It seems that Godzilla has been living on a place called Birth Island with Baby who has now grown to be the the most adorable thing in the history of ever. Baby has inexplicably grown to be huge way beyond the size of what it seems a normal Godzillasaurus would be. This isn't explained the movie, but that's fine. 

The humans in this movie are actually a small cast of instantly recognizable movie action movie tropes. You have Yuki who we meet in the Birth Island, and he's got it out for Godzilla for killing his best friend and is a grizzled veteran. Koji is the stereotypical male lead with a rough exterior and a heart of gold. Kiyo is his goofy sidekick. Of course, we have Miki is the female romantic lead and the closest thing you could say is a protagonist. Then Dr. Chinatsu Gondo is the brainy one, Velma type of character, and finally Dr. Susumu Okuo is the morally ambiguous science type of character. Together all of these character keep the momentum of the story relatively fast paced. The only problem is that there is a strange plot where where Dr. Okuo is actually trying to corrupt the T-project by taking control of Godzilla on his own. This is yet another example of a plot point that leads nowhere. The only plausible explanation is maybe to exemplify the naivete of a the "peaceful approach" to solving conflicts.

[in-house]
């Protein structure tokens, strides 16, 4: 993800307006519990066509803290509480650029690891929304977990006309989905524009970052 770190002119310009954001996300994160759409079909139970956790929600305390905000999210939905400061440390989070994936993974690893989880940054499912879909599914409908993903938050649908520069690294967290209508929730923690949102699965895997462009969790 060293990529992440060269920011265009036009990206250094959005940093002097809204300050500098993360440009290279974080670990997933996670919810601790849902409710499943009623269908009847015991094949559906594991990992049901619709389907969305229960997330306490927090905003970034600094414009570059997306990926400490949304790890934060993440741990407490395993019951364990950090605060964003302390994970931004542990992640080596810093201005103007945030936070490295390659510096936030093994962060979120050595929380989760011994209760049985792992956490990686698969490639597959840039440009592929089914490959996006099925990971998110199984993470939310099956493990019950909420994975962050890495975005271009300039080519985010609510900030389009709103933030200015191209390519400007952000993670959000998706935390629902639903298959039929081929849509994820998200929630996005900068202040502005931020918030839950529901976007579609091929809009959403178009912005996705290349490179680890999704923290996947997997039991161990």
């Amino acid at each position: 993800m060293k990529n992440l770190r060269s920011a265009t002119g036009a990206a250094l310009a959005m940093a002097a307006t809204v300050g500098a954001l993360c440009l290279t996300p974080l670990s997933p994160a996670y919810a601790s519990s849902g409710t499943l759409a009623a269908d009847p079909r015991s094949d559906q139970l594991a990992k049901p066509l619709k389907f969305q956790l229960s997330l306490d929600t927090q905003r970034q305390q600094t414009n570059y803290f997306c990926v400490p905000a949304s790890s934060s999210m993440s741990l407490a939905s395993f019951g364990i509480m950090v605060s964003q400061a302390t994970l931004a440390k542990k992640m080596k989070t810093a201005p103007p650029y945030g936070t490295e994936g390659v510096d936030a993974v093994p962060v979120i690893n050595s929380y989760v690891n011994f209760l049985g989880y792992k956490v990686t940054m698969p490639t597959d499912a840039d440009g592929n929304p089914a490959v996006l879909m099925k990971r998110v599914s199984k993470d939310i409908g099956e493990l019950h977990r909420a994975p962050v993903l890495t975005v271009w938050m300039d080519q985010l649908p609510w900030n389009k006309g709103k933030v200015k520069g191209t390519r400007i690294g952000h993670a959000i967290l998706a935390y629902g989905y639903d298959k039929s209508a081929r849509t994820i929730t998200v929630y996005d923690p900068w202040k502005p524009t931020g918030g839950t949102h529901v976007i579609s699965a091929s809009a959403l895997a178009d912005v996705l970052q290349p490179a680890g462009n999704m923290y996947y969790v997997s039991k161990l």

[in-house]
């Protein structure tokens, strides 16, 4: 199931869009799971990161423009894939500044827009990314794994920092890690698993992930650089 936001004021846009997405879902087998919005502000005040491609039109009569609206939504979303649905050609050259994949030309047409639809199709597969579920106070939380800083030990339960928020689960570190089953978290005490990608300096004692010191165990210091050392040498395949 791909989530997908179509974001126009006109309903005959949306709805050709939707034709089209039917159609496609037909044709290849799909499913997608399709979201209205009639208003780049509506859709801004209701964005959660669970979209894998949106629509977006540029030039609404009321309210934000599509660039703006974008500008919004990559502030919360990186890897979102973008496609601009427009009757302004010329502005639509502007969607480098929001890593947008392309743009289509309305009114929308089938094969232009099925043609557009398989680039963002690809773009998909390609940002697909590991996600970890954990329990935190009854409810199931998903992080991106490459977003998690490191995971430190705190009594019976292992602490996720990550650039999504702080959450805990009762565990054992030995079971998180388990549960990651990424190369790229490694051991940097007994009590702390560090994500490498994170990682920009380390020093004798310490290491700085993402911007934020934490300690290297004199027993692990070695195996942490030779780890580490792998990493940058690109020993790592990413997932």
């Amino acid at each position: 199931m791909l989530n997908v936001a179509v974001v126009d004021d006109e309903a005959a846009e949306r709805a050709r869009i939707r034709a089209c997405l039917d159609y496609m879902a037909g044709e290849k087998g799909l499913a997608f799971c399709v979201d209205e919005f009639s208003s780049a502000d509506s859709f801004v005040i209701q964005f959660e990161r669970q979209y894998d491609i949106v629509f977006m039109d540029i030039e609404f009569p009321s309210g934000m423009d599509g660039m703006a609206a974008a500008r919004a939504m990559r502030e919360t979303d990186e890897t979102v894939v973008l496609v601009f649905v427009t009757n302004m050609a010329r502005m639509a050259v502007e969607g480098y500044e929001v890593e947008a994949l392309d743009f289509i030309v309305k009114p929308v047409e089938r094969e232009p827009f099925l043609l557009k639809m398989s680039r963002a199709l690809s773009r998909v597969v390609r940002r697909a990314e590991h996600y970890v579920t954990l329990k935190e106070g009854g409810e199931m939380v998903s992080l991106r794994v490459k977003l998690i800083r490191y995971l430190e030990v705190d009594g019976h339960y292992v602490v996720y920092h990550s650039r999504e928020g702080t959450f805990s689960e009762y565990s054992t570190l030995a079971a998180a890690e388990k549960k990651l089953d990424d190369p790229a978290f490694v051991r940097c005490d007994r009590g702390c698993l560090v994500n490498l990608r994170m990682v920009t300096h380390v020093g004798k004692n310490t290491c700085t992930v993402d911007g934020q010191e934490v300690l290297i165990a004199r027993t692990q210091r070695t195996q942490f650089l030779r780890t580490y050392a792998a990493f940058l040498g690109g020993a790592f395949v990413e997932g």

As a main adversary, SpaceGodzilla has an awesome design. He looks like a meaner, more evil Godzilla, and it also doesn't help that his entire body is filled with outer space crystals that give him amazing powers of levitation, telekinesis, and a power blast beam. It seems that being part organic crystalline matter, he draws his power from the crystals that he buries on earth as an energy absorber and helps him with red fire breathing attack. He also has the distinct advantage of flying, which is a bit strange. He is also able to shrink his body and expand his crystals in his back which makes him look like Lavos from Chrono Trigger. A small complaint about this character is that even though we are given the impression that this is a much more menacing version of Godzilla, yet there was never a sense of threat as bad as with Mechagodzilla. Given the fact that MechaGodzilla almost killed Godzilla that made him so much more threatening, but he felt more of an inconvenience than an actual threat